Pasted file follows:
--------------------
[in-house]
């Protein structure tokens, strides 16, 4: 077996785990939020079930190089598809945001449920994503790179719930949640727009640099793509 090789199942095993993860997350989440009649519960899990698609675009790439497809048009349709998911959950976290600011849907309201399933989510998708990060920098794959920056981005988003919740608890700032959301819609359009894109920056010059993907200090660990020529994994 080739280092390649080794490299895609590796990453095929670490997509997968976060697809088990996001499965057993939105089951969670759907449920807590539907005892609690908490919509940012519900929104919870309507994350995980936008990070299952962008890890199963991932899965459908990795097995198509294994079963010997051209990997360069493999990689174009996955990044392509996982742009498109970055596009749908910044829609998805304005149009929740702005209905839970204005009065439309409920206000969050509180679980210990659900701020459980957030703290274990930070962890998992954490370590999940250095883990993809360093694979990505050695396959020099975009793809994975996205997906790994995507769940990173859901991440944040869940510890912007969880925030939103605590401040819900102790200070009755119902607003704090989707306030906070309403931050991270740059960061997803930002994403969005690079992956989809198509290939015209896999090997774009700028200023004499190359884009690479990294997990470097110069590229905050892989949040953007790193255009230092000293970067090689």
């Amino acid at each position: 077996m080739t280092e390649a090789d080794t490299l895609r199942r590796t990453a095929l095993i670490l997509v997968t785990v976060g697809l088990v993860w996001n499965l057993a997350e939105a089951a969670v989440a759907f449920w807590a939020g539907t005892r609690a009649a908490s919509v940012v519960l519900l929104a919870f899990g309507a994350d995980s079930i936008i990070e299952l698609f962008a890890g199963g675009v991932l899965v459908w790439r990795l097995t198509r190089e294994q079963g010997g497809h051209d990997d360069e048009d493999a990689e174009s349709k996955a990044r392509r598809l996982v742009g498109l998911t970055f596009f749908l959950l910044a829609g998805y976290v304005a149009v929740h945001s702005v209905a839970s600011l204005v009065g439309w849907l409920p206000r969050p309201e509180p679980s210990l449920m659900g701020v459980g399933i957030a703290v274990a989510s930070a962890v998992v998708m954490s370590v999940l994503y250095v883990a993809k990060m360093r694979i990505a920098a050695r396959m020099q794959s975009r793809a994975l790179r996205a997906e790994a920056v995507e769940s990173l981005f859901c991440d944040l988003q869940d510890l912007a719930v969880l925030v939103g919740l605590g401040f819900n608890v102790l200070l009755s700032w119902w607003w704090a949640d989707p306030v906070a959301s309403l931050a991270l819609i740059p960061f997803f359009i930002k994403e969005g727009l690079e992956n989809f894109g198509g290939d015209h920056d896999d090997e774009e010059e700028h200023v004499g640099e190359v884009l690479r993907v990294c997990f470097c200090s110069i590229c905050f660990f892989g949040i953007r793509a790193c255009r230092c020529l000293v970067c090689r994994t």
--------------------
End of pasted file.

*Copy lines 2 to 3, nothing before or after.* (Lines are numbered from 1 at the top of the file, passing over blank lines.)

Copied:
């Protein structure tokens, strides 16, 4: 077996785990939020079930190089598809945001449920994503790179719930949640727009640099793509 090789199942095993993860997350989440009649519960899990698609675009790439497809048009349709998911959950976290600011849907309201399933989510998708990060920098794959920056981005988003919740608890700032959301819609359009894109920056010059993907200090660990020529994994 080739280092390649080794490299895609590796990453095929670490997509997968976060697809088990996001499965057993939105089951969670759907449920807590539907005892609690908490919509940012519900929104919870309507994350995980936008990070299952962008890890199963991932899965459908990795097995198509294994079963010997051209990997360069493999990689174009996955990044392509996982742009498109970055596009749908910044829609998805304005149009929740702005209905839970204005009065439309409920206000969050509180679980210990659900701020459980957030703290274990930070962890998992954490370590999940250095883990993809360093694979990505050695396959020099975009793809994975996205997906790994995507769940990173859901991440944040869940510890912007969880925030939103605590401040819900102790200070009755119902607003704090989707306030906070309403931050991270740059960061997803930002994403969005690079992956989809198509290939015209896999090997774009700028200023004499190359884009690479990294997990470097110069590229905050892989949040953007790193255009230092000293970067090689």
């Amino acid at each position: 077996m080739t280092e390649a090789d080794t490299l895609r199942r590796t990453a095929l095993i670490l997509v997968t785990v976060g697809l088990v993860w996001n499965l057993a997350e939105a089951a969670v989440a759907f449920w807590a939020g539907t005892r609690a009649a908490s919509v940012v519960l519900l929104a919870f899990g309507a994350d995980s079930i936008i990070e299952l698609f962008a890890g199963g675009v991932l899965v459908w790439r990795l097995t198509r190089e294994q079963g010997g497809h051209d990997d360069e048009d493999a990689e174009s349709k996955a990044r392509r598809l996982v742009g498109l998911t970055f596009f749908l959950l910044a829609g998805y976290v304005a149009v929740h945001s702005v209905a839970s600011l204005v009065g439309w849907l409920p206000r969050p309201e509180p679980s210990l449920m659900g701020v459980g399933i957030a703290v274990a989510s930070a962890v998992v998708m954490s370590v999940l994503y250095v883990a993809k990060m360093r694979i990505a920098a050695r396959m020099q794959s975009r793809a994975l790179r996205a997906e790994a920056v995507e769940s990173l981005f859901c991440d944040l988003q869940d510890l912007a719930v969880l925030v939103g919740l605590g401040f819900n608890v102790l200070l009755s700032w119902w607003w704090a949640d989707p306030v906070a959301s309403l931050a991270l819609i740059p960061f997803f359009i930002k994403e969005g727009l690079e992956n989809f894109g198509g290939d015209h920056d896999d090997e774009e010059e700028h200023v004499g640099e190359v884009l690479r993907v990294c997990f470097c200090s110069i590229c905050f660990f892989g949040i953007r793509a790193c255009r230092c020529l000293v970067c090689r994994t």